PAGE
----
Posted by Vicky on Nov 21, 2017

Christmas Labrador Manual

Christmas can be an unsettling time for dogs. Your home fills up with unfamiliar sights, sounds and smells; a tree, decorations, lights, things that go bang, presents, and lots of different people may come to visit. So here are some tips on helping your dog have a safe and happy Christmas.

Visitors:

If your dog is not used to lots of people in the house, give them a quiet place to be alone. If family members bring their dog, make sure both dogs are not left to their own devices. Another dog in the house may be overwhelming for your dog so provide them with their own quiet place to chill out.

Festive foods:

Lots of tempting bowls of food appears around the house, but keep them out of your dog’s reach – watch for plates and alcoholic drinks placed on the floor by your guests not understanding how opportunistic a dog is. Some foods popular at Christmas can be dangerous: chocolate, macadamia nuts; fruit cakes and mince pies contain ingredients that can be toxic to dogs, and watch out for turkey bones. With so much food about, keeping your dog out the kitchen is one way to keep their temptation at bay. Remember that eating food your dog is not used to may result in you having to clean up after their upset tummy!

Decorations:

Introduce new things such as the tree or decorations carefully to your dog, especially a puppy – maybe keeping them on lead until you see how they react. Christmas tree needles are not digestible and can be mildly toxic – so don’t let your dog nibble the tree, and sweep up dropped needles as soon as possible. Christmas plants such as poinsettias, holly and mistletoe can cause stomach upsets.

Shiny or tasty looking decorations and lights might pique a dog’s interest, as can chocolate tree decorations, so be careful about the things your dog can reach, as these can be dangerous if swallowed.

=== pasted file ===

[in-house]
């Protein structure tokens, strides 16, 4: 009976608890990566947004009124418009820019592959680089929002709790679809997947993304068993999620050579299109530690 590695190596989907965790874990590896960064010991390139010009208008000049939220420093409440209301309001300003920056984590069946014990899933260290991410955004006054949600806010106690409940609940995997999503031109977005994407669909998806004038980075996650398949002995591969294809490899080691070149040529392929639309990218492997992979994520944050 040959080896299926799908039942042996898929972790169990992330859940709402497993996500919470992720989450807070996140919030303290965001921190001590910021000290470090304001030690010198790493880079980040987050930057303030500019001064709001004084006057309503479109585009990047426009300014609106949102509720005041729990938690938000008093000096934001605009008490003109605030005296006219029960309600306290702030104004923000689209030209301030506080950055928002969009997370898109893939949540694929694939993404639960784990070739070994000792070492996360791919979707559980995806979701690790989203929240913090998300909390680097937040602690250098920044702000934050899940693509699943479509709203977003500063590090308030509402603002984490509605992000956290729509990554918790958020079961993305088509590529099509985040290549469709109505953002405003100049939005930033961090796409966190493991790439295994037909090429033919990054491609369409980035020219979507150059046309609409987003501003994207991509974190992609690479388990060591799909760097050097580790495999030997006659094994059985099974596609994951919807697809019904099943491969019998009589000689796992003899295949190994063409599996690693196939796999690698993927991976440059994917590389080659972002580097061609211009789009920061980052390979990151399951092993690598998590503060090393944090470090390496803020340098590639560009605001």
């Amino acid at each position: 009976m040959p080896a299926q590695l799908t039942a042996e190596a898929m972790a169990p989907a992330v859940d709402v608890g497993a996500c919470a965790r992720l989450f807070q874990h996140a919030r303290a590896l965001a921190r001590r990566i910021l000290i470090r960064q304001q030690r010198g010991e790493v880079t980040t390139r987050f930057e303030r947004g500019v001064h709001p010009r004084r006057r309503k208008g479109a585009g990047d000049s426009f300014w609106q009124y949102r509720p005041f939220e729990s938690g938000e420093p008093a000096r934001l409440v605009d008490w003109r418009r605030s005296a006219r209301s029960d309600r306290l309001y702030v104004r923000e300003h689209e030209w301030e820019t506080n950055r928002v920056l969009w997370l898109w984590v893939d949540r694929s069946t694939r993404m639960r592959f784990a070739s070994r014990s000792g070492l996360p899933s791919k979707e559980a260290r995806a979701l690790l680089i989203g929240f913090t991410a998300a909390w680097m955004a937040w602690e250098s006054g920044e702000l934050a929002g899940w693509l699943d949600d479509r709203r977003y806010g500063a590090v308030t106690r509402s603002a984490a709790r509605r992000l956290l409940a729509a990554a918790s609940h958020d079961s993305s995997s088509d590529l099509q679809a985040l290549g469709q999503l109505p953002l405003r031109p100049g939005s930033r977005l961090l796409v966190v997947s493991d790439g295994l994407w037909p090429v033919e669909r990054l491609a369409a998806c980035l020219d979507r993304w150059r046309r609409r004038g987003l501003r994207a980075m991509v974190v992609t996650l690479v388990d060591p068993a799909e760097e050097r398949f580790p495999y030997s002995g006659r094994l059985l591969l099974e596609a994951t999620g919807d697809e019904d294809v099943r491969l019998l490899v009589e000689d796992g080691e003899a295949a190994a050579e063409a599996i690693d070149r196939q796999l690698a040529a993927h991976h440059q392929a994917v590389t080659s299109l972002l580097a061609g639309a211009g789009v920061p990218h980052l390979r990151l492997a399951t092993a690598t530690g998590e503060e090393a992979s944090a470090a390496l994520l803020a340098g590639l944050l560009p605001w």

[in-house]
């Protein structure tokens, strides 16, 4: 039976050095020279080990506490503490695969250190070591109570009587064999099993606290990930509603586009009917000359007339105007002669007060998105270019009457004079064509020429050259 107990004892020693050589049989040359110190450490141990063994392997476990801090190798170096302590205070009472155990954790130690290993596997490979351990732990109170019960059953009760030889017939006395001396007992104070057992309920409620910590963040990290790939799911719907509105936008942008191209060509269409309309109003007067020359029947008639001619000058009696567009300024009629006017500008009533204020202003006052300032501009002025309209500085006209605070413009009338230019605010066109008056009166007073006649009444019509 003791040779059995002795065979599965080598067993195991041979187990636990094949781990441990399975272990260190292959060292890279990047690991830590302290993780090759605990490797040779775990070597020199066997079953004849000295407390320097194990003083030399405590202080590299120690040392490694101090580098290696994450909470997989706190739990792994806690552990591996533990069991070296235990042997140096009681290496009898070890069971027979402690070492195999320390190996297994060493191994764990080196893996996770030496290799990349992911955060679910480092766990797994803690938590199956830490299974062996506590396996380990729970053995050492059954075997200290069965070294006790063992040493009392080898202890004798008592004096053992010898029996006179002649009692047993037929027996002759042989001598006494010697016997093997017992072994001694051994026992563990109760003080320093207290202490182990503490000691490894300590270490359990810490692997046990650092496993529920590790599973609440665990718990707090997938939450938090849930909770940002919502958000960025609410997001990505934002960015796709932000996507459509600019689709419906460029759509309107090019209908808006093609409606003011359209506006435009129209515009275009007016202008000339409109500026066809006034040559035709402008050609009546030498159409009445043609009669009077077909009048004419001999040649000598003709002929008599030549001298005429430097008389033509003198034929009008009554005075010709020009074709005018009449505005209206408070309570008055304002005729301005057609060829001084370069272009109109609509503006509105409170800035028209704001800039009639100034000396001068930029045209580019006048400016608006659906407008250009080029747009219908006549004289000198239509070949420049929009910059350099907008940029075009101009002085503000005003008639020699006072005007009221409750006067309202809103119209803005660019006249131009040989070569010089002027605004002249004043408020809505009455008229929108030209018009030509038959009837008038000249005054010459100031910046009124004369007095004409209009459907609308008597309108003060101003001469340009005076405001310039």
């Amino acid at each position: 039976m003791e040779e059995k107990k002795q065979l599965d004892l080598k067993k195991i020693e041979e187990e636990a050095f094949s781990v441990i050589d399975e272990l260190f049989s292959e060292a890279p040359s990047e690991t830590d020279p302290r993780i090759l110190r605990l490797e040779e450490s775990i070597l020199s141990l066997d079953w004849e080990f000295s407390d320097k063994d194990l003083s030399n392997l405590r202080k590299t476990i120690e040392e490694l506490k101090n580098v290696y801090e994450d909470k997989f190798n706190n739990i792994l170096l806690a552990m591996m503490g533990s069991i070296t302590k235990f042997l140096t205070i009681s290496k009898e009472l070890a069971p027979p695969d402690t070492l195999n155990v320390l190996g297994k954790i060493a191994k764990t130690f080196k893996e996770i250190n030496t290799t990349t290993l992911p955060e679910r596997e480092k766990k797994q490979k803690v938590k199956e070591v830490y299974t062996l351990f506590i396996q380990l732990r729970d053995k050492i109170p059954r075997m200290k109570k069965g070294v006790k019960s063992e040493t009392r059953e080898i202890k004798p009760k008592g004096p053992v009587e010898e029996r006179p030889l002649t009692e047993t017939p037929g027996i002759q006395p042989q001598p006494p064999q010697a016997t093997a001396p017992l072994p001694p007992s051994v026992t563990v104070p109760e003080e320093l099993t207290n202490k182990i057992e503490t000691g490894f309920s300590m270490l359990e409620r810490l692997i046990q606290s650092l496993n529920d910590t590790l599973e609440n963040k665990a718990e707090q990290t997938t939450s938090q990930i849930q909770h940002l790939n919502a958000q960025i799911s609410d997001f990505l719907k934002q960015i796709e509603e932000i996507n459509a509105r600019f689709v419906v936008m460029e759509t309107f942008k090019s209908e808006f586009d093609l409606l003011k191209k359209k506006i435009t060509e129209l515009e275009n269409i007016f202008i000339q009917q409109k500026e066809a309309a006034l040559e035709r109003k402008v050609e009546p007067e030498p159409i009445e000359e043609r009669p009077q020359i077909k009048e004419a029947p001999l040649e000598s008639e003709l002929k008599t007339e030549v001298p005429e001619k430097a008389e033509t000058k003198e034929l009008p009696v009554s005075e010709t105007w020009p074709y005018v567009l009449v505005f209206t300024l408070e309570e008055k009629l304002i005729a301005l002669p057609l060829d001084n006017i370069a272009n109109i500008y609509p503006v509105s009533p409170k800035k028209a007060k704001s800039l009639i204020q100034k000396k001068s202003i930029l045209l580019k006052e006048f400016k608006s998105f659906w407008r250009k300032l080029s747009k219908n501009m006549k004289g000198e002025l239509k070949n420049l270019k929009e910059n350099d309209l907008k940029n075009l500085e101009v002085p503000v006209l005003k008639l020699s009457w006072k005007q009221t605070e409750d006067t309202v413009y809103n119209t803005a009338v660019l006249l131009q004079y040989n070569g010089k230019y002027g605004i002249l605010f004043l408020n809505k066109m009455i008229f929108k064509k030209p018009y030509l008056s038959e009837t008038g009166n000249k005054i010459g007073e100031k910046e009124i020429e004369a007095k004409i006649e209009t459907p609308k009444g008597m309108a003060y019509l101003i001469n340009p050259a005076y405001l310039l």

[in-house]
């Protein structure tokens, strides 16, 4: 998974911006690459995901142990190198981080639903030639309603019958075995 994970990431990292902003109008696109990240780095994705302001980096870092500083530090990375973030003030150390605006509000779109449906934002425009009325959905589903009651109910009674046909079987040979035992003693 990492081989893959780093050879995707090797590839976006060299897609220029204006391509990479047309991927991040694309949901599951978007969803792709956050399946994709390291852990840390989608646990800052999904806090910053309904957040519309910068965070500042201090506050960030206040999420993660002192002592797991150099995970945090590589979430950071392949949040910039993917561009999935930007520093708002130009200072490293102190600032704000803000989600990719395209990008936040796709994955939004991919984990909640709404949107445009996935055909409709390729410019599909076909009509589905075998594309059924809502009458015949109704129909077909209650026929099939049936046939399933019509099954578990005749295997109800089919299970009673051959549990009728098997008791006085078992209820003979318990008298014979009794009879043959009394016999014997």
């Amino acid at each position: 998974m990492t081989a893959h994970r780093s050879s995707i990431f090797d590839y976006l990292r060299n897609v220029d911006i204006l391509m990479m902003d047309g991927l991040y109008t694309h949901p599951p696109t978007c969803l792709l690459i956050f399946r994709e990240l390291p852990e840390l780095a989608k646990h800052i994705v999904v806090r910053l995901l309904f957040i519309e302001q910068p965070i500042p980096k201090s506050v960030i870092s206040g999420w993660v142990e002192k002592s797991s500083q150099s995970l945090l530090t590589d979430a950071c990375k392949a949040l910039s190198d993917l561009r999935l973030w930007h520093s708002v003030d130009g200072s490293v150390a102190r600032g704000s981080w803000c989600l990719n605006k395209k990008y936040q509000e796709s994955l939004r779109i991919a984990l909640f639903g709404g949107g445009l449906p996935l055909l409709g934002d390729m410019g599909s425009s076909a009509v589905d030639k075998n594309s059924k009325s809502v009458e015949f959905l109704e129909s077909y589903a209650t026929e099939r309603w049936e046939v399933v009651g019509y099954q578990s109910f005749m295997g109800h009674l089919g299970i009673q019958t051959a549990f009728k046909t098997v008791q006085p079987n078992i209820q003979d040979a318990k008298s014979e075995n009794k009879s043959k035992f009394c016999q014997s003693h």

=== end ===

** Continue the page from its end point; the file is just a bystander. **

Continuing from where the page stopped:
Presents under the tree is a tradition and although we might not be able to tell what’s inside a wrapped present, your dog may well know, especially if it’s something edible!

Keeping boundaries:

Try not to let your dog’s house rules slip, and make sure visitors adhere to your boundaries. For example, no feeding scraps from the table, it doesn’t matter that it’s Christmas, it only takes one occasion for your dog’s behaviour to be reinforced. Unfortunately, you can’t say to a dog that this is a one-off. And don’t be surprised if your dog tries begging at the family table at home!

Parties are great fun for humans but for dogs, not so much. If you are having a party and you feel your dog won’t be able to deal with the noise and the people, consider having them stay with a family member, or book them into kennels.

And relax:

Christmas can be a busy and stressful time, with lots going on. This can be overwhelming especially for puppies or dogs with a nervous disposition. They may not get as much rest as they would normally be used to, so give your dog plenty of opportunity for some chill out time in a safe place, such as their crate or another room with a food-stuffed Kong or tasty chew. If necessary, use an Adaptil plug-in near to your dog’s resting area to help relax them.

Use a baby gate to give your dog a bit of alone time away from all the excitement. Children can become overly-excitable on Christmas Day so always supervise all interactions between small children and dogs. A dog can become scared or confused by antics of someone who has consumed a bit too much Christmas tipple and with so much going on, your dog may not be as patient as they normally are.

Your dog may be a member of you family, but this is one time they may prefer to be tucked up on their own. Keeping to your dog’s normal routine, i.e. walks, play, feeding times, can also help alleviate some of the Christmas stress. We may reach breaking point at times but don’t let your dog reach theirs!

By following a few simple steps, you can help your dog through this festive time!

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